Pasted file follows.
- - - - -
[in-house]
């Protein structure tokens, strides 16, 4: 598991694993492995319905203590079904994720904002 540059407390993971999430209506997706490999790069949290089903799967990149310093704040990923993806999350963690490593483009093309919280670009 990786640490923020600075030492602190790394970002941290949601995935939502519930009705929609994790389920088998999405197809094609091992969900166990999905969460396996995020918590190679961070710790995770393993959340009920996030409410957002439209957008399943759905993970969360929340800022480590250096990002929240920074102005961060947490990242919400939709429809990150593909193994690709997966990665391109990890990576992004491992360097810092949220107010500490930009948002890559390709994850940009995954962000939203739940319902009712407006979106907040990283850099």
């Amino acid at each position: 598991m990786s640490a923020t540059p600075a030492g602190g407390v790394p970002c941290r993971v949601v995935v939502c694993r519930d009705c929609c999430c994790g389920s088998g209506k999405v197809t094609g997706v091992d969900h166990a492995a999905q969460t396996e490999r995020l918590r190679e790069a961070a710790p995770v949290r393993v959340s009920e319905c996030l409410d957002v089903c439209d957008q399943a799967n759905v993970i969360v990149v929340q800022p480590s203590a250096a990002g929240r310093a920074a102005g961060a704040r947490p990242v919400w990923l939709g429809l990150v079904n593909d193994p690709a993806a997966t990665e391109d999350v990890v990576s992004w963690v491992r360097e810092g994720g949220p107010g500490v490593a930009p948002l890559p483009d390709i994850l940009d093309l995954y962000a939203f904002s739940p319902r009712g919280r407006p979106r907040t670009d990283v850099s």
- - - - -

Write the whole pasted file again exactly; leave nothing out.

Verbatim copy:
[in-house]
């Protein structure tokens, strides 16, 4: 598991694993492995319905203590079904994720904002 540059407390993971999430209506997706490999790069949290089903799967990149310093704040990923993806999350963690490593483009093309919280670009 990786640490923020600075030492602190790394970002941290949601995935939502519930009705929609994790389920088998999405197809094609091992969900166990999905969460396996995020918590190679961070710790995770393993959340009920996030409410957002439209957008399943759905993970969360929340800022480590250096990002929240920074102005961060947490990242919400939709429809990150593909193994690709997966990665391109990890990576992004491992360097810092949220107010500490930009948002890559390709994850940009995954962000939203739940319902009712407006979106907040990283850099």
């Amino acid at each position: 598991m990786s640490a923020t540059p600075a030492g602190g407390v790394p970002c941290r993971v949601v995935v939502c694993r519930d009705c929609c999430c994790g389920s088998g209506k999405v197809t094609g997706v091992d969900h166990a492995a999905q969460t396996e490999r995020l918590r190679e790069a961070a710790p995770v949290r393993v959340s009920e319905c996030l409410d957002v089903c439209d957008q399943a799967n759905v993970i969360v990149v929340q800022p480590s203590a250096a990002g929240r310093a920074a102005g961060a704040r947490p990242v919400w990923l939709g429809l990150v079904n593909d193994p690709a993806a997966t990665e391109d999350v990890v990576s992004w963690v491992r360097e810092g994720g949220p107010g500490v490593a930009p948002l890559p483009d390709i994850l940009d093309l995954y962000a939203f904002s739940p319902r009712g919280r407006p979106r907040t670009d990283v850099s």